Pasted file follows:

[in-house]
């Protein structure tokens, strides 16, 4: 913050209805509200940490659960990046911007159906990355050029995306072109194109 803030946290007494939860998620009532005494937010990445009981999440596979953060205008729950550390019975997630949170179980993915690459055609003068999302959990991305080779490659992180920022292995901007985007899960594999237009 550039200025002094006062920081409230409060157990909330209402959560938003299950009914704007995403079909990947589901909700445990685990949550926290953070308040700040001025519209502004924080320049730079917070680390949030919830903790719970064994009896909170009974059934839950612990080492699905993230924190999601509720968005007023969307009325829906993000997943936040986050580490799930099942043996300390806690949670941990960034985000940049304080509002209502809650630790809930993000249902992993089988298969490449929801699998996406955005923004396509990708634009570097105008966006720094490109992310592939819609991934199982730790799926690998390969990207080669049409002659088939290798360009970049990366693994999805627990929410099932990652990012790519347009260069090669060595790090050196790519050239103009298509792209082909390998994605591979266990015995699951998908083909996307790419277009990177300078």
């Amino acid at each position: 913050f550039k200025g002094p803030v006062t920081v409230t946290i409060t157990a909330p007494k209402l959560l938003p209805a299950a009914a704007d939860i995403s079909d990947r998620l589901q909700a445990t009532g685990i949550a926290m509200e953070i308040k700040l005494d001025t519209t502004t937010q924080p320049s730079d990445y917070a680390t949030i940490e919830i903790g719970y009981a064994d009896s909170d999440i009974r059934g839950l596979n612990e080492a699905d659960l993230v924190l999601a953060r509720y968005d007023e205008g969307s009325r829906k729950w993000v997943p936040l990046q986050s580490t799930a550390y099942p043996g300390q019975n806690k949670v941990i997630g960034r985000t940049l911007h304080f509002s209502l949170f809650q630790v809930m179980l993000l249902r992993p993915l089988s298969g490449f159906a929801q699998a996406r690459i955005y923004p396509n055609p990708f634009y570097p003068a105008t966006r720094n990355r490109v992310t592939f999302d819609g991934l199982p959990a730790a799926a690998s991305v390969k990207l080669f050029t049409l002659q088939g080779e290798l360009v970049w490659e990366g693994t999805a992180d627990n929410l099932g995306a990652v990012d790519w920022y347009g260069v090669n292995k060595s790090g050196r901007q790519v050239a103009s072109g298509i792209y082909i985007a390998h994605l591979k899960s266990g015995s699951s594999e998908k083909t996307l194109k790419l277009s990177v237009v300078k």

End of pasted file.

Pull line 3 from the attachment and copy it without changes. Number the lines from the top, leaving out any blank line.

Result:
């Amino acid at each position: 913050f550039k200025g002094p803030v006062t920081v409230t946290i409060t157990a909330p007494k209402l959560l938003p209805a299950a009914a704007d939860i995403s079909d990947r998620l589901q909700a445990t009532g685990i949550a926290m509200e953070i308040k700040l005494d001025t519209t502004t937010q924080p320049s730079d990445y917070a680390t949030i940490e919830i903790g719970y009981a064994d009896s909170d999440i009974r059934g839950l596979n612990e080492a699905d659960l993230v924190l999601a953060r509720y968005d007023e205008g969307s009325r829906k729950w993000v997943p936040l990046q986050s580490t799930a550390y099942p043996g300390q019975n806690k949670v941990i997630g960034r985000t940049l911007h304080f509002s209502l949170f809650q630790v809930m179980l993000l249902r992993p993915l089988s298969g490449f159906a929801q699998a996406r690459i955005y923004p396509n055609p990708f634009y570097p003068a105008t966006r720094n990355r490109v992310t592939f999302d819609g991934l199982p959990a730790a799926a690998s991305v390969k990207l080669f050029t049409l002659q088939g080779e290798l360009v970049w490659e990366g693994t999805a992180d627990n929410l099932g995306a990652v990012d790519w920022y347009g260069v090669n292995k060595s790090g050196r901007q790519v050239a103009s072109g298509i792209y082909i985007a390998h994605l591979k899960s266990g015995s699951s594999e998908k083909t996307l194109k790419l277009s990177v237009v300078k």